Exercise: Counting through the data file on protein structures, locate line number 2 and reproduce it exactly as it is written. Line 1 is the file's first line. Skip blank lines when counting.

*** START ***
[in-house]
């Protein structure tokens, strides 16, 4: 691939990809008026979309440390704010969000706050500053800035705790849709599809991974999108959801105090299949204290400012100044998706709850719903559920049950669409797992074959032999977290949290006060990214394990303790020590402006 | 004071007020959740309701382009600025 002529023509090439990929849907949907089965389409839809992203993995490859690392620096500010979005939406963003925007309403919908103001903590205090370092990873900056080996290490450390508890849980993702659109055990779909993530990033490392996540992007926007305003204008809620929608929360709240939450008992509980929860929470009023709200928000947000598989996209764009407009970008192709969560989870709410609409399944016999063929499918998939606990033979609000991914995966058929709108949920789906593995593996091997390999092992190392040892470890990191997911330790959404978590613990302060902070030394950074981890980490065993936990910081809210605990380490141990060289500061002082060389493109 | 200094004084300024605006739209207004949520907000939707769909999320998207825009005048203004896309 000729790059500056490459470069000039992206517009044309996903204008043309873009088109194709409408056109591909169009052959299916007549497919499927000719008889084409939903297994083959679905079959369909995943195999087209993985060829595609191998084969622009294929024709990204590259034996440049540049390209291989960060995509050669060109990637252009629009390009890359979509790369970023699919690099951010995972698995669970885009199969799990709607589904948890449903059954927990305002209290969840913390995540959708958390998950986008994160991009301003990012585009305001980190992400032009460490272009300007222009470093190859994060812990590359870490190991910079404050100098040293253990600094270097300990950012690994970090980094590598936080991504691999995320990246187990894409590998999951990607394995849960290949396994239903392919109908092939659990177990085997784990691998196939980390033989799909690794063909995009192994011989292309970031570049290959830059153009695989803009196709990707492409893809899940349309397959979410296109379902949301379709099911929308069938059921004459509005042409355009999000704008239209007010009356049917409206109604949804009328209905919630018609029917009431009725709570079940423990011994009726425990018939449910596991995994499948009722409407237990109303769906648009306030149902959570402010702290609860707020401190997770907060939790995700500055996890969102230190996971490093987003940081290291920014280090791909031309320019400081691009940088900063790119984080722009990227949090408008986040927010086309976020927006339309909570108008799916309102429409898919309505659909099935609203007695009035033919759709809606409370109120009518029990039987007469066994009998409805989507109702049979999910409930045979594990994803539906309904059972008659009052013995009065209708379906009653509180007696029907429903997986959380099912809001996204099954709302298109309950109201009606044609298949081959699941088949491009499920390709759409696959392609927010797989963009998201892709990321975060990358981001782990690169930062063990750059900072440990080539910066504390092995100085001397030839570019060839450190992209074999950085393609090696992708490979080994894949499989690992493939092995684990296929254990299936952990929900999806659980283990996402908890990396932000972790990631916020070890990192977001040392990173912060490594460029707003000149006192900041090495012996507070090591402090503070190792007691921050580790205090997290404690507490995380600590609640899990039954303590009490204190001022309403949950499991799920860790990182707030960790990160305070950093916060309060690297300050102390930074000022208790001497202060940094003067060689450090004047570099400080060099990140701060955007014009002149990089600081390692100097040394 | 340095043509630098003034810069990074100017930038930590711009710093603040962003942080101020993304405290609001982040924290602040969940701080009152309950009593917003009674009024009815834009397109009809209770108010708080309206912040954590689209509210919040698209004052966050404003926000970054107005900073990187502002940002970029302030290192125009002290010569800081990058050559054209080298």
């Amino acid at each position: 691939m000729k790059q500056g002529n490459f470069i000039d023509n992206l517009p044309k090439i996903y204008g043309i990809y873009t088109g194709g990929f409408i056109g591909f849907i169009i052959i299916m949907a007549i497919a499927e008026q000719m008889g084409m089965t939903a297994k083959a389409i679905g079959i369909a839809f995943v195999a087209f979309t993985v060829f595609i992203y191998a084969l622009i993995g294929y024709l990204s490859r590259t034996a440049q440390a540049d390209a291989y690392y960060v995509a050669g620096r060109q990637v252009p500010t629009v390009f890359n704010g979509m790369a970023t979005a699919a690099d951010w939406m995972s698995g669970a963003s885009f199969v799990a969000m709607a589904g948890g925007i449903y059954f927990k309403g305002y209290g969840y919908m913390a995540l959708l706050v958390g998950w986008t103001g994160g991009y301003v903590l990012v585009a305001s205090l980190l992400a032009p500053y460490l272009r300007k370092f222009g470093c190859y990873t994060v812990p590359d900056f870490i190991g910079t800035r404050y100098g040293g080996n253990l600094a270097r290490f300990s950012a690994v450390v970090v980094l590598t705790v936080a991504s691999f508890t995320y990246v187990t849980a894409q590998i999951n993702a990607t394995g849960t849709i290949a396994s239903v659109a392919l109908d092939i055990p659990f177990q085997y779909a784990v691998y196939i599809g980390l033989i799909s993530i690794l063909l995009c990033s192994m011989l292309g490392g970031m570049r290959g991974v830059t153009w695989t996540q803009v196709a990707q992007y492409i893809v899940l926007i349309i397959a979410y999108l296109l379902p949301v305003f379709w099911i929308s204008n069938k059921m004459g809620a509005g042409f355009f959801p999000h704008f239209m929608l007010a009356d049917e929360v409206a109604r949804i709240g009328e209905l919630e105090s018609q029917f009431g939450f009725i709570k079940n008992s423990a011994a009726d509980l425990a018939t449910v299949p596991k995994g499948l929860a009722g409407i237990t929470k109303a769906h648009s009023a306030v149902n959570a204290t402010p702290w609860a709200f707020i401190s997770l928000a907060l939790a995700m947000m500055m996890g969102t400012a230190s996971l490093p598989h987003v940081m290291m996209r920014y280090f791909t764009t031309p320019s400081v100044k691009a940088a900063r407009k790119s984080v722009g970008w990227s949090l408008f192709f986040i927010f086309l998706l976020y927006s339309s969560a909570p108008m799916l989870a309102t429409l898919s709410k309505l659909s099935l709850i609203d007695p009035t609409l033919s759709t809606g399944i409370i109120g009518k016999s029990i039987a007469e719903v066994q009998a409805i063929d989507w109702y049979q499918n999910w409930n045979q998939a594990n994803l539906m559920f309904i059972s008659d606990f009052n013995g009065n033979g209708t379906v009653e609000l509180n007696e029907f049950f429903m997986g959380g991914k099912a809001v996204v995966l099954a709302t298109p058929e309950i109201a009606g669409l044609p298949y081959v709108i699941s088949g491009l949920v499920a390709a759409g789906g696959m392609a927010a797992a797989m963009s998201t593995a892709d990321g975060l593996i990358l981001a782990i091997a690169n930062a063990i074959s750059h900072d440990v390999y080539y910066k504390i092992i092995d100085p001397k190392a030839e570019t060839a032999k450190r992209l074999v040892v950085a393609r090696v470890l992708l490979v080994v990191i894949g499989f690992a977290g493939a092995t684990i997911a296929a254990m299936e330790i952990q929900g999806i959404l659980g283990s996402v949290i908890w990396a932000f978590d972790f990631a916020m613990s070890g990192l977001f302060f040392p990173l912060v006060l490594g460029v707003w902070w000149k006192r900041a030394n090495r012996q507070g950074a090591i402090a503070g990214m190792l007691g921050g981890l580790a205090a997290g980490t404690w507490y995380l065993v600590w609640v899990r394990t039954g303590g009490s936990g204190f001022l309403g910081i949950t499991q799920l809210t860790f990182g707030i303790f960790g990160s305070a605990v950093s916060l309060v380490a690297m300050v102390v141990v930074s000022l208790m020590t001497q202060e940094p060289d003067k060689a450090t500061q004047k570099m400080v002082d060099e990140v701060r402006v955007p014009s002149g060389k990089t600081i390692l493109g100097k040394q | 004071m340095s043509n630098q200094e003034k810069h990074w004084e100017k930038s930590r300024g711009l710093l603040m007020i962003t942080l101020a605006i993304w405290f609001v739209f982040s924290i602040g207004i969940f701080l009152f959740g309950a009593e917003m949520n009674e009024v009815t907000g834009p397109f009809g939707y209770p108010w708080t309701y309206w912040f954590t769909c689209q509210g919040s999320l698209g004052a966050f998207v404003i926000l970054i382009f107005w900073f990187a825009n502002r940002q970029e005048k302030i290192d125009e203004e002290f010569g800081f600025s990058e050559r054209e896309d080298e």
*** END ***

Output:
């Protein structure tokens, strides 16, 4: 691939990809008026979309440390704010969000706050500053800035705790849709599809991974999108959801105090299949204290400012100044998706709850719903559920049950669409797992074959032999977290949290006060990214394990303790020590402006 | 004071007020959740309701382009600025 002529023509090439990929849907949907089965389409839809992203993995490859690392620096500010979005939406963003925007309403919908103001903590205090370092990873900056080996290490450390508890849980993702659109055990779909993530990033490392996540992007926007305003204008809620929608929360709240939450008992509980929860929470009023709200928000947000598989996209764009407009970008192709969560989870709410609409399944016999063929499918998939606990033979609000991914995966058929709108949920789906593995593996091997390999092992190392040892470890990191997911330790959404978590613990302060902070030394950074981890980490065993936990910081809210605990380490141990060289500061002082060389493109 | 200094004084300024605006739209207004949520907000939707769909999320998207825009005048203004896309 000729790059500056490459470069000039992206517009044309996903204008043309873009088109194709409408056109591909169009052959299916007549497919499927000719008889084409939903297994083959679905079959369909995943195999087209993985060829595609191998084969622009294929024709990204590259034996440049540049390209291989960060995509050669060109990637252009629009390009890359979509790369970023699919690099951010995972698995669970885009199969799990709607589904948890449903059954927990305002209290969840913390995540959708958390998950986008994160991009301003990012585009305001980190992400032009460490272009300007222009470093190859994060812990590359870490190991910079404050100098040293253990600094270097300990950012690994970090980094590598936080991504691999995320990246187990894409590998999951990607394995849960290949396994239903392919109908092939659990177990085997784990691998196939980390033989799909690794063909995009192994011989292309970031570049290959830059153009695989803009196709990707492409893809899940349309397959979410296109379902949301379709099911929308069938059921004459509005042409355009999000704008239209007010009356049917409206109604949804009328209905919630018609029917009431009725709570079940423990011994009726425990018939449910596991995994499948009722409407237990109303769906648009306030149902959570402010702290609860707020401190997770907060939790995700500055996890969102230190996971490093987003940081290291920014280090791909031309320019400081691009940088900063790119984080722009990227949090408008986040927010086309976020927006339309909570108008799916309102429409898919309505659909099935609203007695009035033919759709809606409370109120009518029990039987007469066994009998409805989507109702049979999910409930045979594990994803539906309904059972008659009052013995009065209708379906009653509180007696029907429903997986959380099912809001996204099954709302298109309950109201009606044609298949081959699941088949491009499920390709759409696959392609927010797989963009998201892709990321975060990358981001782990690169930062063990750059900072440990080539910066504390092995100085001397030839570019060839450190992209074999950085393609090696992708490979080994894949499989690992493939092995684990296929254990299936952990929900999806659980283990996402908890990396932000972790990631916020070890990192977001040392990173912060490594460029707003000149006192900041090495012996507070090591402090503070190792007691921050580790205090997290404690507490995380600590609640899990039954303590009490204190001022309403949950499991799920860790990182707030960790990160305070950093916060309060690297300050102390930074000022208790001497202060940094003067060689450090004047570099400080060099990140701060955007014009002149990089600081390692100097040394 | 340095043509630098003034810069990074100017930038930590711009710093603040962003942080101020993304405290609001982040924290602040969940701080009152309950009593917003009674009024009815834009397109009809209770108010708080309206912040954590689209509210919040698209004052966050404003926000970054107005900073990187502002940002970029302030290192125009002290010569800081990058050559054209080298």